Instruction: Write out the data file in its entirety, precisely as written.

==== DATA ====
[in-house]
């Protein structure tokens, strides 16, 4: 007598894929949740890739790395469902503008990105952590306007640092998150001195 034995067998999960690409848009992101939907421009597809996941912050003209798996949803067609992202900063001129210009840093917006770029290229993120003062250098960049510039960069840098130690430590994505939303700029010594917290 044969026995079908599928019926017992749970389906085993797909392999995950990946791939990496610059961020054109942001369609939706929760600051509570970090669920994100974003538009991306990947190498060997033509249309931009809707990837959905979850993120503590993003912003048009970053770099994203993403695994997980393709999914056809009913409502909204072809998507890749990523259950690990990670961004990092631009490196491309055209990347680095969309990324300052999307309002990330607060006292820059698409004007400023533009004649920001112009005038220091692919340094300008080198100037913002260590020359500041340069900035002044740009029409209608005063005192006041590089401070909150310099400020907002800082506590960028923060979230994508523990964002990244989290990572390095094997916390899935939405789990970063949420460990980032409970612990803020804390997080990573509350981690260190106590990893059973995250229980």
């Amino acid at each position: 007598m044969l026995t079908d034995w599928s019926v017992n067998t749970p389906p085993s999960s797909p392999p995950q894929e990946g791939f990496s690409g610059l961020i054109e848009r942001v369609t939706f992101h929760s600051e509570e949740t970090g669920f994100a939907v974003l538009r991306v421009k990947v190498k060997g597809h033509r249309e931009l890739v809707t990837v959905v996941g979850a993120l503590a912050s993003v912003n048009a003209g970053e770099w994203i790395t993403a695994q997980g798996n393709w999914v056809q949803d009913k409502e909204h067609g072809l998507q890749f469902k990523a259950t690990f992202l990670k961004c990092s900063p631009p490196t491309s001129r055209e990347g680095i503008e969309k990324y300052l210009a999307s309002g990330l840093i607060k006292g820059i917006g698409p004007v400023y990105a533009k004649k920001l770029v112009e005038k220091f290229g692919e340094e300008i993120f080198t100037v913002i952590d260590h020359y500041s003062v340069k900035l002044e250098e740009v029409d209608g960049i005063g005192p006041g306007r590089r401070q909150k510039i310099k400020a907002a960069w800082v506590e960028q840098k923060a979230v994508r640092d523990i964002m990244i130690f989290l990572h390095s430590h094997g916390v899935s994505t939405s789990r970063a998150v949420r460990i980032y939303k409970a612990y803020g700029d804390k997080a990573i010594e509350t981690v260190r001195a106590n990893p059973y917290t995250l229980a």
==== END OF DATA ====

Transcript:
[in-house]
């Protein structure tokens, strides 16, 4: 007598894929949740890739790395469902503008990105952590306007640092998150001195 034995067998999960690409848009992101939907421009597809996941912050003209798996949803067609992202900063001129210009840093917006770029290229993120003062250098960049510039960069840098130690430590994505939303700029010594917290 044969026995079908599928019926017992749970389906085993797909392999995950990946791939990496610059961020054109942001369609939706929760600051509570970090669920994100974003538009991306990947190498060997033509249309931009809707990837959905979850993120503590993003912003048009970053770099994203993403695994997980393709999914056809009913409502909204072809998507890749990523259950690990990670961004990092631009490196491309055209990347680095969309990324300052999307309002990330607060006292820059698409004007400023533009004649920001112009005038220091692919340094300008080198100037913002260590020359500041340069900035002044740009029409209608005063005192006041590089401070909150310099400020907002800082506590960028923060979230994508523990964002990244989290990572390095094997916390899935939405789990970063949420460990980032409970612990803020804390997080990573509350981690260190106590990893059973995250229980």
């Amino acid at each position: 007598m044969l026995t079908d034995w599928s019926v017992n067998t749970p389906p085993s999960s797909p392999p995950q894929e990946g791939f990496s690409g610059l961020i054109e848009r942001v369609t939706f992101h929760s600051e509570e949740t970090g669920f994100a939907v974003l538009r991306v421009k990947v190498k060997g597809h033509r249309e931009l890739v809707t990837v959905v996941g979850a993120l503590a912050s993003v912003n048009a003209g970053e770099w994203i790395t993403a695994q997980g798996n393709w999914v056809q949803d009913k409502e909204h067609g072809l998507q890749f469902k990523a259950t690990f992202l990670k961004c990092s900063p631009p490196t491309s001129r055209e990347g680095i503008e969309k990324y300052l210009a999307s309002g990330l840093i607060k006292g820059i917006g698409p004007v400023y990105a533009k004649k920001l770029v112009e005038k220091f290229g692919e340094e300008i993120f080198t100037v913002i952590d260590h020359y500041s003062v340069k900035l002044e250098e740009v029409d209608g960049i005063g005192p006041g306007r590089r401070q909150k510039i310099k400020a907002a960069w800082v506590e960028q840098k923060a979230v994508r640092d523990i964002m990244i130690f989290l990572h390095s430590h094997g916390v899935s994505t939405s789990r970063a998150v949420r460990i980032y939303k409970a612990y803020g700029d804390k997080a990573i010594e509350t981690v260190r001195a106590n990893p059973y917290t995250l229980a």